Whether you are deeply versed in the intricacies of SEO, or simply curious to optimize your web property’s organic search performance, you must likely are involved with the Google Search Console and its analytics. It is a very useful (and free!) tool to understand how users reach your website through a Google Search, and will help you ground your intuitions with facts: diagnose traffic and search position changes, find opportunities for optimizations and content ideas. Must Have for webmasters and digital marketers. If you want to learn more about your site’s traffic and any SEO health issues that it may have then this SEO checker is the ideal tool for you – https://www.ninjareports.com/seo-checker/. This will help you devise a strategy for increased success with your site. This sort of analysis can give you a visual representation of your site’s metrics and performance. Here is how it looks like for the very blog you are reading:
It even comes now with a fresher look and better filter ergonomics:
That new version lets you access up to the last 16 months worth of data, all the way until today-2 days. The legacy version was offering only 90 days. Each transaction is structured around 7 dimensions:
- Search Type
- Search Appearance, of little use
and 4 indicators:
- Impressions: How many times was the web page served into the displayed results of the Google Search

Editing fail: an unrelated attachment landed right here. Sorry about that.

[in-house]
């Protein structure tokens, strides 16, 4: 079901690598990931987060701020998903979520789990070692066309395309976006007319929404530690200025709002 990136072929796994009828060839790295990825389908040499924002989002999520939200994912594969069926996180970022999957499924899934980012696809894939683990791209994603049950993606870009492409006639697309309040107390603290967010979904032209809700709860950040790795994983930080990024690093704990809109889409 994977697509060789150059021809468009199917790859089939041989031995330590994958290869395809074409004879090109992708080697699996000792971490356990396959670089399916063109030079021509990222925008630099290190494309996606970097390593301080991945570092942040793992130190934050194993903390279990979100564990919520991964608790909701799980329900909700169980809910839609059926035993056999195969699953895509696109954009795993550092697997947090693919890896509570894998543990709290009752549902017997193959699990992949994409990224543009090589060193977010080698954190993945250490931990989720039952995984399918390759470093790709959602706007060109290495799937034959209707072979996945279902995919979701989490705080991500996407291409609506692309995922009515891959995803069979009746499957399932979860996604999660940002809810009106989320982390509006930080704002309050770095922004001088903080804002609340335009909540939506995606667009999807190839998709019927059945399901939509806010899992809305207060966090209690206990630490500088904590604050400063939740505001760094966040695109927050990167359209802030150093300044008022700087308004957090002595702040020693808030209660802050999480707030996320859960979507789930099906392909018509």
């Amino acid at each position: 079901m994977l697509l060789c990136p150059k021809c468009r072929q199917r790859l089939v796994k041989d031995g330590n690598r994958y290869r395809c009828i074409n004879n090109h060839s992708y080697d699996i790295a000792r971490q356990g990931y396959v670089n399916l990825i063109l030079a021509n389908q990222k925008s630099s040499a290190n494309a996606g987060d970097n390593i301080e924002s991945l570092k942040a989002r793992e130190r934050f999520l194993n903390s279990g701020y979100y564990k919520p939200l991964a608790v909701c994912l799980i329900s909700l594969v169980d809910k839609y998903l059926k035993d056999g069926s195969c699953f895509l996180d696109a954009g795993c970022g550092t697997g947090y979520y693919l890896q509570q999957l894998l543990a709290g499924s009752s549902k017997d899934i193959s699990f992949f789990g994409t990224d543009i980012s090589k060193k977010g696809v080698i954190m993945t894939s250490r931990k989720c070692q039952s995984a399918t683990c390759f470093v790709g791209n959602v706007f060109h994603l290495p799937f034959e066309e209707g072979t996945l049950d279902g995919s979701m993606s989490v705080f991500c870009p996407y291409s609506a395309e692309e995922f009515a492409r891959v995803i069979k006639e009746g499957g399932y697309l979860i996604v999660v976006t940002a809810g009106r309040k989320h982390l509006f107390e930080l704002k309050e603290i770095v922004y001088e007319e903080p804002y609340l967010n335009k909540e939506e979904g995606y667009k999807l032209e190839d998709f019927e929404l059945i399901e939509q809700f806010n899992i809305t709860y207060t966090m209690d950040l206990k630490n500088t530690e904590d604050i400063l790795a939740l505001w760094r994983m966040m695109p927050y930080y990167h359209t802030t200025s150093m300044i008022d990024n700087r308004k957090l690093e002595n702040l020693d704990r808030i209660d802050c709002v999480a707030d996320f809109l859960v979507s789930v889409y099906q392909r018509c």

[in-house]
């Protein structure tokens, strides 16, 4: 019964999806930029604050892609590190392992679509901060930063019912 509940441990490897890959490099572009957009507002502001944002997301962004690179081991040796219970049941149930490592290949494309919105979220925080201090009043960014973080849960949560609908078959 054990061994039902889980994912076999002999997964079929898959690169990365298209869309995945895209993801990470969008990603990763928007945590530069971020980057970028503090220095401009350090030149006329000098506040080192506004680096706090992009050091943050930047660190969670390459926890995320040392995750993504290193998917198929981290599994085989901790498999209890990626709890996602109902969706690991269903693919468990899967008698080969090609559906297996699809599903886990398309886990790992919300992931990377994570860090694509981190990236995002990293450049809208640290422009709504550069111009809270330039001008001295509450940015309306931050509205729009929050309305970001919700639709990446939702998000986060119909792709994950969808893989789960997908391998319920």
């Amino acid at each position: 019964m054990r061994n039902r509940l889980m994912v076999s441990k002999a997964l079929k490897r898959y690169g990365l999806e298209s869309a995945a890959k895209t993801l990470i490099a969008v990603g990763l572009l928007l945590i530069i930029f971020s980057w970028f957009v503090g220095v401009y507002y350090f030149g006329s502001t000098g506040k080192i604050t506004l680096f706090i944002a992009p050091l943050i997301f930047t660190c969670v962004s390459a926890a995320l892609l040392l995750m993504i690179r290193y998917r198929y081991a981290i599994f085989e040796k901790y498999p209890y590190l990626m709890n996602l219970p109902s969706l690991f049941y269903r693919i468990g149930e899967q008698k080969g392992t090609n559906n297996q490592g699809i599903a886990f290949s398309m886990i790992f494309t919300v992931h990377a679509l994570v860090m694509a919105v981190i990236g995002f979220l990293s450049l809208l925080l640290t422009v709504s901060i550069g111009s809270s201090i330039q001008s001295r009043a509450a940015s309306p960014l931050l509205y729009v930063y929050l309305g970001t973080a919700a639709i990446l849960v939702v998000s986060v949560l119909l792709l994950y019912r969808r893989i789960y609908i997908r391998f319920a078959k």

- CTR: Click Through Ratio calculated from Clicks/Impressions
- Position: How high on the Google Search results page did the page appear
Overall the Web UI is decent and responsive. Alas, it suffers from grouping and sampling issues, just like its Google Analytics peer. Let’s take an example: you can’t display a list of all the keywords in Search Analytics and their corresponding landing pages. You would have to filter query-by-query to see their associated landing pages, or page-by-page to see their queries. Here is an illustration of my top 5 Queries:
And now my Top 5 Pages:
But impossible to get the pages for my top 5 queries…
This sounds like a mission for Tableau:
I can then get all the features of Tableau to build whatever I need with the whole 16 months of data, that I can stockpile going forward:
Achieving that type of view requires to feed Tableau with good transaction data, out of the Google Search Analytics API (GSA API for short). That API will give us full control over filters and grouping, and we will be able to avoid sampling as well, since we won’t group by page : “When you group by page and/or query, our system may drop some data in order to be able to calculate results in a reasonable time using a reasonable amount of computing resources”. The strategy we will follow is to make one call by day, as detailed here. There are 2 ways to get the data to Tableau. we will cover the quick & dirty approach through Google Sheet, appropriate for a one shot analysis, and the thorough approach through API in Alteryx, appropriate for long term operations.